4 Ways to Promote Healthy Attachment in Infants

Attachment is your baby’s feeling of safety and her assurance that you are available to meet her needs. Attachment is a crucial element of her early development and is an important predictor of her later social adjustment. A secure attachment to her closest caregivers helps your baby deal with distressing situations, strange environments, and perceived threats. It will help her grow to be a curious, confident, and cooperative child. She will also be more likely to manage her social behavior, impulses, and emotions appropriately as she grows.

The importance of positive attachment naturally leads us to wonder just what we can do to ensure our babies develop a healthy attachment to us. Is it any surprise that elements of The Urban Child Institute’s “Touch, Talk, Read, Play” strategy are key? Let’s look at some ideas below.

1. Be Involved

Attachment is largely dependent upon what parents do. Therefore, while your little one is an infant, it is especially important that you are present, interactive, and positively engaged with him. Hold him, read to him, smile at him, sing to him. You are his favorite person in the whole world. Your very presence is what he craves and being with you helps him learn that he has a “safe place.”

2. Be Sensitive

Your little one needs your consistent warmth and responsiveness, especially in these first 12 months of life. Responding to her cries and being sensitive to her signals shows her that she can trust you to meet her needs. She needs to know that she can count on you to comfort her, feed her, and soothe her. When she is secure, knowing she has someone who will meet her needs, she is free to explore other areas that are key for healthy development.

3. Be Appropriate

Parenting an infant can be exhausting. But it is critical for his social and emotional development that your responses to him be appropriate. Even when you are tired, its important to be positive and encouraging. He is learning from every interaction with you; remember that you are modeling for him how to be in control of your behavior and emotions.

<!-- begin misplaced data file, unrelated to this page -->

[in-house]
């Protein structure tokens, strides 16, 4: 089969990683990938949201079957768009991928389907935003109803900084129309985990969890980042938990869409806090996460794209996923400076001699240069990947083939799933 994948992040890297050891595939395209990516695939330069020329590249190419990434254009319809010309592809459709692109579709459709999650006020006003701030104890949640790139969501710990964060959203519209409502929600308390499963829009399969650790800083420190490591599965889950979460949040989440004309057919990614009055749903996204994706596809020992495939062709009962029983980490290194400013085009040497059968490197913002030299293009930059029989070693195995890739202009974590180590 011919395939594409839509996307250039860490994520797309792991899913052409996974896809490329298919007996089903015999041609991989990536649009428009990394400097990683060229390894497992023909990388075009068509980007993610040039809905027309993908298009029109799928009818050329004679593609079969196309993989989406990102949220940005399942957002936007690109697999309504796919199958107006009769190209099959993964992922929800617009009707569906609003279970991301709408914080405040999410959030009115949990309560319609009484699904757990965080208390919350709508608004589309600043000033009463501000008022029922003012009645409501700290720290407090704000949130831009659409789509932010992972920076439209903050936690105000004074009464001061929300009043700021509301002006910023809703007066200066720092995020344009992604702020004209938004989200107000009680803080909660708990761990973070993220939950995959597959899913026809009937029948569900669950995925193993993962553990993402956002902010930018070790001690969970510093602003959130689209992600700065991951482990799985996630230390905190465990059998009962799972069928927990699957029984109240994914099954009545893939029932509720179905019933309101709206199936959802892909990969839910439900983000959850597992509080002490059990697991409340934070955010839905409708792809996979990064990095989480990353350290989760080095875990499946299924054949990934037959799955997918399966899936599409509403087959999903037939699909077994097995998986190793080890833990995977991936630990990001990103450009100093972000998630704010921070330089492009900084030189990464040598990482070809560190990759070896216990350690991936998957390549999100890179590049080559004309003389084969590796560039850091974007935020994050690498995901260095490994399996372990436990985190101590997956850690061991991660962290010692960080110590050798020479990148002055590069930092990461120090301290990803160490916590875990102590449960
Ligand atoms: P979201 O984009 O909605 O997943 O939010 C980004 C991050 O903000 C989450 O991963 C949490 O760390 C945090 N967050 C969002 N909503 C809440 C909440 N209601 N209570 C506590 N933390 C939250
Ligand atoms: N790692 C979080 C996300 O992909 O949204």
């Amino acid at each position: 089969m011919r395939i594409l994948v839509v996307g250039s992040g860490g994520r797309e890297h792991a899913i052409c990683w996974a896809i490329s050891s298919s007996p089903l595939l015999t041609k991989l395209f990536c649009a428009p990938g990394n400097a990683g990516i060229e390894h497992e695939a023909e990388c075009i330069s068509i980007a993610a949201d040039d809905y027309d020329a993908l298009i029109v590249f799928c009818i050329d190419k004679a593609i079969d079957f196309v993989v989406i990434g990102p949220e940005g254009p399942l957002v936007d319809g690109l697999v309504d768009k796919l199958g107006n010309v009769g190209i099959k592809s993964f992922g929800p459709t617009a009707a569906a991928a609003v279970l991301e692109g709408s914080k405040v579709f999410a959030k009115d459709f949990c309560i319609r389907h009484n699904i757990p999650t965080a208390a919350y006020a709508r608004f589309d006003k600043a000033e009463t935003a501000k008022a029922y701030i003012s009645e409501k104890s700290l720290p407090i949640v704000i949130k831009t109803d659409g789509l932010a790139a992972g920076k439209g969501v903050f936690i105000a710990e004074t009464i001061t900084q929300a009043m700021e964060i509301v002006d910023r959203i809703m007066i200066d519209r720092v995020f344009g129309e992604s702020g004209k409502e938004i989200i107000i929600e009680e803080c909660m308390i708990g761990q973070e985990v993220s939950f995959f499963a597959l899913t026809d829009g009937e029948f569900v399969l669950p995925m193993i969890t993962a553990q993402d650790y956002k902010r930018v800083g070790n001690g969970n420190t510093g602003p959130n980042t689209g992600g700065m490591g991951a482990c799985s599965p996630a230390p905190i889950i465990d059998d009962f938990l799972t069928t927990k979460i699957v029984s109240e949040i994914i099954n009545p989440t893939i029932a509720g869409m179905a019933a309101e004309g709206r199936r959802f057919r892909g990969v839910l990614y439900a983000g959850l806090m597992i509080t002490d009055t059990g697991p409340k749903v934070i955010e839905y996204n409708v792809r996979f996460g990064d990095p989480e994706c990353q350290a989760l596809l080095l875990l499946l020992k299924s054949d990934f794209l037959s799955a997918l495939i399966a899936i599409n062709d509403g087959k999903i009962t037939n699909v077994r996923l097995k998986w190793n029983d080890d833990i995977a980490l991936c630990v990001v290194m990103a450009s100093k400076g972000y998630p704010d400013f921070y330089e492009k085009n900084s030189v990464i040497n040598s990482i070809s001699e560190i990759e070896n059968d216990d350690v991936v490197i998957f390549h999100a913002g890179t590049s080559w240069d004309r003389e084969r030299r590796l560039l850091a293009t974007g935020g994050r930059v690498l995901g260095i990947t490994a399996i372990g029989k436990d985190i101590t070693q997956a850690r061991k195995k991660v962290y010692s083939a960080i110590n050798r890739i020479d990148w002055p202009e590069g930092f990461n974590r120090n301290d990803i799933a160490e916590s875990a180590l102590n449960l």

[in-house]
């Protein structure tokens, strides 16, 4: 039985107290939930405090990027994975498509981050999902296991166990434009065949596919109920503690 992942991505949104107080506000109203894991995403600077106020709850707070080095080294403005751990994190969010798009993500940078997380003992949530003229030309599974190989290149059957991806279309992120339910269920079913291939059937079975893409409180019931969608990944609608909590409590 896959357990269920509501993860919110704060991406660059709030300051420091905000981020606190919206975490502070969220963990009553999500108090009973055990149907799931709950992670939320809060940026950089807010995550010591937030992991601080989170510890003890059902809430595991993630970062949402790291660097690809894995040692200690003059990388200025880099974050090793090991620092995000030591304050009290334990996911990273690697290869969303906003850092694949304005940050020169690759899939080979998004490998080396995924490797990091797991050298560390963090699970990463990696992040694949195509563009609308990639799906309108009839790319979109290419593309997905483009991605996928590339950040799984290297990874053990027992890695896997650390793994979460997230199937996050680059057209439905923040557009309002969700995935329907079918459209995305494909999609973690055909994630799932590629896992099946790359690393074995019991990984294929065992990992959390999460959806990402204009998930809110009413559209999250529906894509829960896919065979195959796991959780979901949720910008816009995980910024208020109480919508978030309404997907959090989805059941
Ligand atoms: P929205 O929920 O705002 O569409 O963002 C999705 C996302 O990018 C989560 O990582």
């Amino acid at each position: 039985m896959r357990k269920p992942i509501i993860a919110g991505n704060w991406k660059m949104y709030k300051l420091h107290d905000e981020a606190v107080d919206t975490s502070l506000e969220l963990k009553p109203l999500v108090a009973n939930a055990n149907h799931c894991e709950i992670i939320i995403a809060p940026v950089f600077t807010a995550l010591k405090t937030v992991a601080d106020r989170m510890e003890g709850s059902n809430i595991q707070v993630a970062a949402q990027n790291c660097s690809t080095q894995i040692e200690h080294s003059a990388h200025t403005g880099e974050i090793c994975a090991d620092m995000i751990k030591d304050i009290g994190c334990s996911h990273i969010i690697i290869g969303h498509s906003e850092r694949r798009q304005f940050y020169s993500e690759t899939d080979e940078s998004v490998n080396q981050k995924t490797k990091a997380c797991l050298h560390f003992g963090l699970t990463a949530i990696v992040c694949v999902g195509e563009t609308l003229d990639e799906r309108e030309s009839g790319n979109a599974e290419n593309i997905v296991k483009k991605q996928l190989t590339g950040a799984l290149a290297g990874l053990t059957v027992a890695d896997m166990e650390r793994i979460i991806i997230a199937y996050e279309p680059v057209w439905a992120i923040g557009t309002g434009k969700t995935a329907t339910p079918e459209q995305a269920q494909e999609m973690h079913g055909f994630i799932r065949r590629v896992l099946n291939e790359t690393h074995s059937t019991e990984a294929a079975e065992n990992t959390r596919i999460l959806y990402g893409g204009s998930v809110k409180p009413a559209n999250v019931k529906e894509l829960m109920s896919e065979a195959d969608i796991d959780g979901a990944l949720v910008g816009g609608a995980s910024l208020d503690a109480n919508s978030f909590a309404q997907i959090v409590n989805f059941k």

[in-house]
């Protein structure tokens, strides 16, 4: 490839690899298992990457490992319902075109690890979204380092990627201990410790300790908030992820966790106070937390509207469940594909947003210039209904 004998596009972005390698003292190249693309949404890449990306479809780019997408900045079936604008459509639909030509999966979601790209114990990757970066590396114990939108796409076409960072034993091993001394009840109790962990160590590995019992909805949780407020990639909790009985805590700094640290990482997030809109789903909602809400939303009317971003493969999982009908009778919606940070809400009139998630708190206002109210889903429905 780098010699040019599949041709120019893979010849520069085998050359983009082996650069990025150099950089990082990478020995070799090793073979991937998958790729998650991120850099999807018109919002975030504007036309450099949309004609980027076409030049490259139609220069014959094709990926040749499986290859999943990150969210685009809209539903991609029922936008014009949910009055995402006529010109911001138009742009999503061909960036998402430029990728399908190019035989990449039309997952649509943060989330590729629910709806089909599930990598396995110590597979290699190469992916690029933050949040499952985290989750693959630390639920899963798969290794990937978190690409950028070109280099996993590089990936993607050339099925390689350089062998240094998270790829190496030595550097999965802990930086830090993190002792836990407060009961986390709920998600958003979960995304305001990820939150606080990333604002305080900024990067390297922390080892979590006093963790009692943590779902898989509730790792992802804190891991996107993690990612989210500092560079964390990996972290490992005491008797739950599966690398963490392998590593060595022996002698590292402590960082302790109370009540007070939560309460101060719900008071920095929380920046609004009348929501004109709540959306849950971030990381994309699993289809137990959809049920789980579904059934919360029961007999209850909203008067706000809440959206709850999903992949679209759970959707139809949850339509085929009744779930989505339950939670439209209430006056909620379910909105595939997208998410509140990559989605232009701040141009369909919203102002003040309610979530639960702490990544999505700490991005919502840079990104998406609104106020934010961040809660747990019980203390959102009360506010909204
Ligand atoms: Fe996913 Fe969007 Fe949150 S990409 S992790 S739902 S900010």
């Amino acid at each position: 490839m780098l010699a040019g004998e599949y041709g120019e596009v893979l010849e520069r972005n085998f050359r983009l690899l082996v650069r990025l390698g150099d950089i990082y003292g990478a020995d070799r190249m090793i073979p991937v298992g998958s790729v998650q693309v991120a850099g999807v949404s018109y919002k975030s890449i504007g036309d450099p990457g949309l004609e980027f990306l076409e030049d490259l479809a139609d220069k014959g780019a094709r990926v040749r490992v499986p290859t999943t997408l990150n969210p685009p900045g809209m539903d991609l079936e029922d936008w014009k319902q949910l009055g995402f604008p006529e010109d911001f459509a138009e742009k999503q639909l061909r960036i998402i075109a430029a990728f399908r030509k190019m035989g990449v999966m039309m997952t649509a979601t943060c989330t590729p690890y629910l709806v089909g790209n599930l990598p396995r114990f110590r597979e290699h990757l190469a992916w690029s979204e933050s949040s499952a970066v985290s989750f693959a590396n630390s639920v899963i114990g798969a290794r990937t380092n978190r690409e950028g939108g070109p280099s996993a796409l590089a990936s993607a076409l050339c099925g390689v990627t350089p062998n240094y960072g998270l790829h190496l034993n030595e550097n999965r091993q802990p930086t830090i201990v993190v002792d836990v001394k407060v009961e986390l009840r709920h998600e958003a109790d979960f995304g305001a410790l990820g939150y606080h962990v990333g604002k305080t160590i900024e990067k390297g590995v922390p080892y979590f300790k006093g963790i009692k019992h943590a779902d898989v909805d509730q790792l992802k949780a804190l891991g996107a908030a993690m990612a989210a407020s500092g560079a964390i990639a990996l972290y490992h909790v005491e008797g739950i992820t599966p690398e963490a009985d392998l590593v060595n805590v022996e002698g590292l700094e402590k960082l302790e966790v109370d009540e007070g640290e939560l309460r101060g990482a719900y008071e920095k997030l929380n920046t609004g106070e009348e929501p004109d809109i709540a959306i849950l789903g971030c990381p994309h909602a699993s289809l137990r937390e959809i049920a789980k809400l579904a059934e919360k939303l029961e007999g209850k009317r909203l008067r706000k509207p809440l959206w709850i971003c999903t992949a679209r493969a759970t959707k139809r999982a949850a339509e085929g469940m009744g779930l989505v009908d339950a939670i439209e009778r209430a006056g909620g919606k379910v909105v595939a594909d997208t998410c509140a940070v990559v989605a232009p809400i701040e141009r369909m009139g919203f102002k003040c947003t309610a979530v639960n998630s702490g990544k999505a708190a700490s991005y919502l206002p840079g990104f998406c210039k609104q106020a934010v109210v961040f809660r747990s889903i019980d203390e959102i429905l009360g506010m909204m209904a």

4. Be Affectionate

Smile at your baby from across the room. When you interact with her, let her see how much you enjoy her. Hug, giggle, snuggle, coo with her. Show her that you notice when she makes a face or tries to talk. Developing this sense of attachment and security frees her to be curious about the world around her, confident that she can return to you, her “safe place”, if she needs to.

There is a parenting philosophy called “Attachment Parenting.” Some of the behaviors that typify this style of parenting are on-demand breastfeeding, extensive carrying and holding, and prompt response to all crying. Not all parents feel led to apply these principles to the same extent. While it’s true that positive attachment in infancy is critical for healthy long-term development, we feel there is room for a spectrum of appropriate practices. The key is not whether you follow some official set of practices, but rather the extent to which you are rested, responsive, and emotionally available for your little one.

The First Years Last a Lifetime.TM